What happened to the aerospace merger ofEADS and BAE Systems? We put this question to our Zintro experts to provide perspective around the pros and cons of the failed deal.
Keith Sowell, an expert in the aerospace industry, says that the EADS and BAE Merger fell apart because Britain,France and Germany could not agree on the merger, fearing losses and gains increases that were not resolved. “Each country stated that there would be unacceptable losses in some areas of the merger that would give others the upper hand over some current stock holders.Germany and other nations have Golden Stock in EADS and have veto power,” Sowell explains. “The deal was stopped by Germany’s Chancellor Merkel. Germany feared that the merger would decrease its lead in EADS, and it insisted that the headquarters be based in Berlin. This did not help matters.”
Sowell says that Britain was afraid France would end up with too much power in its stocks. BAE was hoping for a boost due to losses in business from a slowdown of military sales to the US and Europe. As fro the pros and cons, here is Sowell’s take:
Pros: “The merger would have made the company the size of Boeing with both military and commercial sections. The size and logistics of the company would have made it a true contender in the world of aerospace industries,” he says.
Cons: “I don’t see any cons. Even if Germany would have ended up with a smaller stake, it still would have been part of a larger investment and netted Germany some perks and an opportunity to spread its leadership further and to more customer potential. I think Germany may have just lost the deal of a lifetime that could have been useful in advertising its own skills in aircraft manufacture,” Sowell says.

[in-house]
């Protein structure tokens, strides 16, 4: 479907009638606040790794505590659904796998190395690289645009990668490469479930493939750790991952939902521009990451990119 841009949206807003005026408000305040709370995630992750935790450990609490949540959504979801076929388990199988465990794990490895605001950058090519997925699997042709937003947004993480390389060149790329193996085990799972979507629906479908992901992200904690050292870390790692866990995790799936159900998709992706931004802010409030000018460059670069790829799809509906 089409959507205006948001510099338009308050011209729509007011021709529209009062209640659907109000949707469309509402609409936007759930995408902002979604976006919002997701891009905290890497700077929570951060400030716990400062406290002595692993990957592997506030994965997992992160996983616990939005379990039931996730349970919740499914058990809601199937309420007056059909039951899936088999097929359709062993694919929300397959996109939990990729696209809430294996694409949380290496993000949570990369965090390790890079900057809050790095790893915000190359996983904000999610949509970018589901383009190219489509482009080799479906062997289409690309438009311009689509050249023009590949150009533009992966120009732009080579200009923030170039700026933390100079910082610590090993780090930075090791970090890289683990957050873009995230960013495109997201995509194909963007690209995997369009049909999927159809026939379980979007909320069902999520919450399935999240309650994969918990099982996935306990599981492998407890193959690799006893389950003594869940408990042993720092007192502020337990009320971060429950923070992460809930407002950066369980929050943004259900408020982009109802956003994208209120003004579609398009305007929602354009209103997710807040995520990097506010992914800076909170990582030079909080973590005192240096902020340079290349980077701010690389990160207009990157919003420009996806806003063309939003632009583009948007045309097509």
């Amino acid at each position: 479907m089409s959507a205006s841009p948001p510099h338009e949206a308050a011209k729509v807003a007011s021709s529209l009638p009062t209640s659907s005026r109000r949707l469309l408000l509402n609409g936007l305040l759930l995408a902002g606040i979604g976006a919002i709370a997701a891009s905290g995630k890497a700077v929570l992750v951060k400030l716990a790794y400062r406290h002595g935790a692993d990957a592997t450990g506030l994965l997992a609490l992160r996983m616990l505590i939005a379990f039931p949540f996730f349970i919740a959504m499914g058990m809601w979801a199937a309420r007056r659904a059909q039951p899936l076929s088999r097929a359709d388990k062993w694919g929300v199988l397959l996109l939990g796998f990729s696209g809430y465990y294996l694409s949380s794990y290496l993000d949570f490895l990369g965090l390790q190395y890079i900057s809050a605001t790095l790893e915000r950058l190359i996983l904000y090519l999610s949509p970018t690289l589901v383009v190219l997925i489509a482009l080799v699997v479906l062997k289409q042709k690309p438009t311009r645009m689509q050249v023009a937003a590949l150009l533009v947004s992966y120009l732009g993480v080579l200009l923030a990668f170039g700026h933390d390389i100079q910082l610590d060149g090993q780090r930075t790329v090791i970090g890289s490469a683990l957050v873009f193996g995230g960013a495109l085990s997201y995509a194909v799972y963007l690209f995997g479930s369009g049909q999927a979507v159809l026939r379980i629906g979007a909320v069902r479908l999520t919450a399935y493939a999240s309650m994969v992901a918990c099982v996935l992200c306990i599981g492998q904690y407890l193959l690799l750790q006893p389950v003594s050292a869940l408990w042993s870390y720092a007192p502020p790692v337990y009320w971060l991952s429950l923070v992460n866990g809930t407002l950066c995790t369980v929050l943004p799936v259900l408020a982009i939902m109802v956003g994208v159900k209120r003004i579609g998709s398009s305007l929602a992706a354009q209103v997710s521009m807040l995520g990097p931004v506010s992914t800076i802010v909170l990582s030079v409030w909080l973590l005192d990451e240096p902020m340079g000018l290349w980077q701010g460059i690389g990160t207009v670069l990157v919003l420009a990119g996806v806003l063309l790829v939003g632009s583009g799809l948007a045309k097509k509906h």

Ivana Palmieri, an attorney with expertise in aerospace and aviation issues, says that the negative from Germany to close the merger was the result of political fear of being excluded from decisions;France and Great Britain are both are ahead in aerospacial and defense developments. “The three countries are interested in protecting employment and their industries, especially now when the European crisis is engulfing the continent,” she says. “I think France wanted to keep its share portion in EADS while Great Britain was looking to absorb the impact of the budget cuts announced by the government in September.”
Palmieri says that BAE would have found its way to diversify its production and make a technological complementation with airbus, particularly in the commercial products sector. “I think that the incapability of the three government to arrive at an agreement is a sign of bigger problems that they are having in the European Union, such as saving the euro and the safety of the banking system,” she says. “The merger may have been too ambitious.”
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